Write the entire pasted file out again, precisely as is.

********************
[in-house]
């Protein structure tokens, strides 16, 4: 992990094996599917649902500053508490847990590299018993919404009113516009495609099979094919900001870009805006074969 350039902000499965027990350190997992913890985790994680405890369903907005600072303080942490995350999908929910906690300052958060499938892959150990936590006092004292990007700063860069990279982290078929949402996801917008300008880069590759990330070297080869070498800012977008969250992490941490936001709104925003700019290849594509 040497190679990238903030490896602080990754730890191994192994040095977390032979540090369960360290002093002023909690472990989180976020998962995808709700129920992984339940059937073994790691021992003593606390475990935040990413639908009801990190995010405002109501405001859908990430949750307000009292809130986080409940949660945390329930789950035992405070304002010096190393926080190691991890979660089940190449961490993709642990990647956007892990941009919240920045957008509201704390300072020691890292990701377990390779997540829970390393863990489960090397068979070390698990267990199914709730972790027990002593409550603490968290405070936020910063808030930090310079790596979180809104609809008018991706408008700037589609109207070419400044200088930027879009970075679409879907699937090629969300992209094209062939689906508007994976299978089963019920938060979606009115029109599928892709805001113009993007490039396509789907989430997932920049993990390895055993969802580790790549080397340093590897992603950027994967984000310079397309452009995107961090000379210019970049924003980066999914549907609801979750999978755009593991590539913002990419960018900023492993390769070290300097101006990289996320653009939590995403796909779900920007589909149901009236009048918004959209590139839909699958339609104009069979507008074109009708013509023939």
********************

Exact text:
[in-house]
């Protein structure tokens, strides 16, 4: 992990094996599917649902500053508490847990590299018993919404009113516009495609099979094919900001870009805006074969 350039902000499965027990350190997992913890985790994680405890369903907005600072303080942490995350999908929910906690300052958060499938892959150990936590006092004292990007700063860069990279982290078929949402996801917008300008880069590759990330070297080869070498800012977008969250992490941490936001709104925003700019290849594509 040497190679990238903030490896602080990754730890191994192994040095977390032979540090369960360290002093002023909690472990989180976020998962995808709700129920992984339940059937073994790691021992003593606390475990935040990413639908009801990190995010405002109501405001859908990430949750307000009292809130986080409940949660945390329930789950035992405070304002010096190393926080190691991890979660089940190449961490993709642990990647956007892990941009919240920045957008509201704390300072020691890292990701377990390779997540829970390393863990489960090397068979070390698990267990199914709730972790027990002593409550603490968290405070936020910063808030930090310079790596979180809104609809008018991706408008700037589609109207070419400044200088930027879009970075679409879907699937090629969300992209094209062939689906508007994976299978089963019920938060979606009115029109599928892709805001113009993007490039396509789907989430997932920049993990390895055993969802580790790549080397340093590897992603950027994967984000310079397309452009995107961090000379210019970049924003980066999914549907609801979750999978755009593991590539913002990419960018900023492993390769070290300097101006990289996320653009939590995403796909779900920007589909149901009236009048918004959209590139839909699958339609104009069979507008074109009708013509023939």